Wednesday, June 25, 2008


I have 3 more days at Cambodia Adventist School and 6 more days in Cambodia. Right now the students are taking final exams, taking lots of pictures, and slowly saying their goodbyes. Right now they are the nicest they’ve been all year, which is fine by me.

While the fears of going home are always fresh in my mind, I’ve been trying instead to think about all the things I’m looking forward to. In fact, big surprise, I made a list.

First thing I’d like to do upon returning home is to roll in the grass. Then, I’d like to lie on some carpet. Neither of these were things I ever anticipated missing, that is, until I got here. Everything is dirt and tile. There isn’t much warm and cozy about Asian homes. They need to be functional and really, carpet just isn’t. Dirt just gets ground in there and it stinks if you have animals. But with tile, they just hose it down and it’s clean. So I understand the rationale, but I still really miss comfortable things like that.

Second thing I am really looking forward to is winter, a change in climate, cold weather, snow! More than just the cooler weather though, I am looking forward to the need for warm cuddly things like a big blanket, slippers, a cup of hot cocoa, or a bowl of soup. There is just no need for the warm and cuddly in Cambodia. I don’t even want to touch people, we are all so hot and sticky. When it is even mildly cold, my kids will come with jackets. They don’t really need them, but they never get to use them. So when the sun is behind a cloud, the jackets come out. I see girls wearing turtle neck sweaters. Why? Because they want to look like the models they’ve seen on TV. There is a stall at Toul Tom Poung market that sells really cheap Northface jackets. I wonder how they stay in business? I want to curl up in a blanket, with a book, and a cup of tea and just relax. Oh yes!

Ok, after I roll in the grass and then, put on my slippers, I’d really like to get some Mexican food! Taco Bell, Casa Bonita, 3 Margaritas, I’m not picky! Asia is getting more and more daring with branching out past rice, but Mexican just has not caught on. There is one Mexican restaurant I’ve been to. It was, ok. Still, when I try to explain to my students why Westerners look like giants compared to them, a few things come to mind. First, most Asians don’t have an oven, which eliminates cookies, muffins, cinnamon rolls, and most bread from their diet. I am not a carb-phobe, but they probably benefit from less sugary snacks in their diet. Another thing is that dairy products are non-existent in Asian food. Cream and cheese goes in Mexican, Italian, German, and other European foods. There must be something to all this, because these darn Asians are so tiny. The last thing is, there is very little fast food in Cambodia. That is obviously a factor to the Western world’s increasing waistbands. KFC recently staked claim on a busy street down town. I told my kids to avoid it at all costs! Yet, still, I love my Mexican food! And I just cannot live on rice alone! So I would be more than happy to journey down to Qdoba any time once I’m home.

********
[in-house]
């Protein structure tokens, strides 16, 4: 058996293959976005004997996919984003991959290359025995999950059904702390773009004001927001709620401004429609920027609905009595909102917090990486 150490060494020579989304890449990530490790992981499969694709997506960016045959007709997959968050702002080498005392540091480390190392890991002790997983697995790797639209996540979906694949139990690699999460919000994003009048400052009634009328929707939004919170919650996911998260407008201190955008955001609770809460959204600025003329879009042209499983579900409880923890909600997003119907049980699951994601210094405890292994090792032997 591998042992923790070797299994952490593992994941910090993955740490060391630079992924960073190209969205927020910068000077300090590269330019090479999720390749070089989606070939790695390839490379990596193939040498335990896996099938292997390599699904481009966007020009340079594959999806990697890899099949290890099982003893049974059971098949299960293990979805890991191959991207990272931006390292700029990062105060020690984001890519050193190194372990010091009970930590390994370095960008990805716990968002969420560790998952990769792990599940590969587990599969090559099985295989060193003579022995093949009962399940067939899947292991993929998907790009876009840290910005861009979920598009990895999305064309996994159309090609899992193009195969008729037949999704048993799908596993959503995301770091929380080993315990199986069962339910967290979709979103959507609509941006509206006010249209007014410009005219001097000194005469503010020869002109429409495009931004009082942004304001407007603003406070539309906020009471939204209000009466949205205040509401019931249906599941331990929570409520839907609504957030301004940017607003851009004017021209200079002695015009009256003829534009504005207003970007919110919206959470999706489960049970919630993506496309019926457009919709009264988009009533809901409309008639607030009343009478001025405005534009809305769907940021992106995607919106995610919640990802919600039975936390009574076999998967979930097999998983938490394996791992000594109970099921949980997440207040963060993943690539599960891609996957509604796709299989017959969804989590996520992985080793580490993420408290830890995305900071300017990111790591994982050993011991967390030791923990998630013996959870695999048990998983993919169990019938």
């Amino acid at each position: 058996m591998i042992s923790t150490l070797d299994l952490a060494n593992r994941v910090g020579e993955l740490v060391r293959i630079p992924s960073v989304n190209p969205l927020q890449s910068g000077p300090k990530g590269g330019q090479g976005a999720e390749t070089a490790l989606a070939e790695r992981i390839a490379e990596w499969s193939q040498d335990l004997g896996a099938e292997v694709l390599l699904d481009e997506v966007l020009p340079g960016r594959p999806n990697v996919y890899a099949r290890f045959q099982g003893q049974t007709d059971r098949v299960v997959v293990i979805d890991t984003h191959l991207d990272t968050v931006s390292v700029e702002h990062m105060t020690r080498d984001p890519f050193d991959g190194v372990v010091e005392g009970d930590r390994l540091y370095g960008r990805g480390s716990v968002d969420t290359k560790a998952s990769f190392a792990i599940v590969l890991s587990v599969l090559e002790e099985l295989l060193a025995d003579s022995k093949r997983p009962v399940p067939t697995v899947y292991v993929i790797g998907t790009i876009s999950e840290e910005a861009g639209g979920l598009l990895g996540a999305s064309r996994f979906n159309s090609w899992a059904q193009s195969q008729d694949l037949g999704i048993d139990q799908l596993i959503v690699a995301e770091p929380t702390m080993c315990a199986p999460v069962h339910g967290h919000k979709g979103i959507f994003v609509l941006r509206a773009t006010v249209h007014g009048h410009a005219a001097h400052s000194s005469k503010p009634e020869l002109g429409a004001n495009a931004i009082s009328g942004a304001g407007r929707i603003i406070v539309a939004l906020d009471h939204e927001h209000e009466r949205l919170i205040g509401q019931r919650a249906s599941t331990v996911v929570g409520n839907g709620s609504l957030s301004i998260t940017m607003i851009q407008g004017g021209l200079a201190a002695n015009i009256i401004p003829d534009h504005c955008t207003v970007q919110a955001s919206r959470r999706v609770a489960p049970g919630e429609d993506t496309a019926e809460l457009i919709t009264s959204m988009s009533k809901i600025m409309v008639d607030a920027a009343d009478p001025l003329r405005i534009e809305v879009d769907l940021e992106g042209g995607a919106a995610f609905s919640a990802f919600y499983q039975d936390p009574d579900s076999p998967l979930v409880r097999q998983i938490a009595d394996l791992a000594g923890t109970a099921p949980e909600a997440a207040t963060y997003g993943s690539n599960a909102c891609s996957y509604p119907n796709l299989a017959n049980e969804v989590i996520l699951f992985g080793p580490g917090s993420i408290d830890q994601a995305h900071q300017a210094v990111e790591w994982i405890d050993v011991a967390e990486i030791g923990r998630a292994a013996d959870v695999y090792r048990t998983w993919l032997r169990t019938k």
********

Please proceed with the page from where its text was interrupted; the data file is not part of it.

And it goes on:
I’m looking forward to safety, freedom, and justice. This all may sound so dramatic, but until you’ve lived without, you just won’t appreciate it. I hate, hate being outside here. I never feel safe. I don’t feel like I am protected by any one or any law. I miss the freedom of feeling protected and having rights as a human being, much less, a woman. And along with that, I miss the feeling of knowing that if something were to happen to me at the hands of another, they would be punished. Forget the correct ruling in a court case: life sentence or death penalty? Just knowing there is a penalty regardless of how much money I have in my bank account is just plain comforting. I will never again flippantly accept these as my rights as a human, because really, they are only rights because I am American. They are only rights because I live in a developed country with a democratic government and justice. Whatever you believe of America is fine. I know, we’ve got our problems. But they are few compared to the corruption that seeps into the most innocent of this country. I am grateful for that and still aware that the whole world does not live in America and doesn’t have to either.

I am very, very excited for the day when I can walk down the street and be completely ignored! I can’t wait for people to look right past me like I don’t even exist. I am tired of feeling like a freak show or an animal in a cage. I am tired of being treated that way.
Lastly, I am awaiting the moment when I am in a room, surrounded by people, and all of them are speaking a language I understand, can relate to, and can hold a conversation in. Here, I can be surrounded by 30 kids or a few dozen adults, and I always feel excluded. I am rarely a part of conversation or jokes. I am the one always saying, “Huh? What did he say?” It really stinks to hear a Khmer conversation that goes, “Blah, blah, blah, blah, Ms.Bo, blah, blah, blah!” It is even worse to hear my name among Khmer curse words. Those are the times I pretend I don’t know those words, smile, and walk away. I want to be able to use words with people. I want to feel understood. I want to understand.

Six more days of all of this, then I am home free. There are many more things I am anticipating, but these are the few that made the top 10.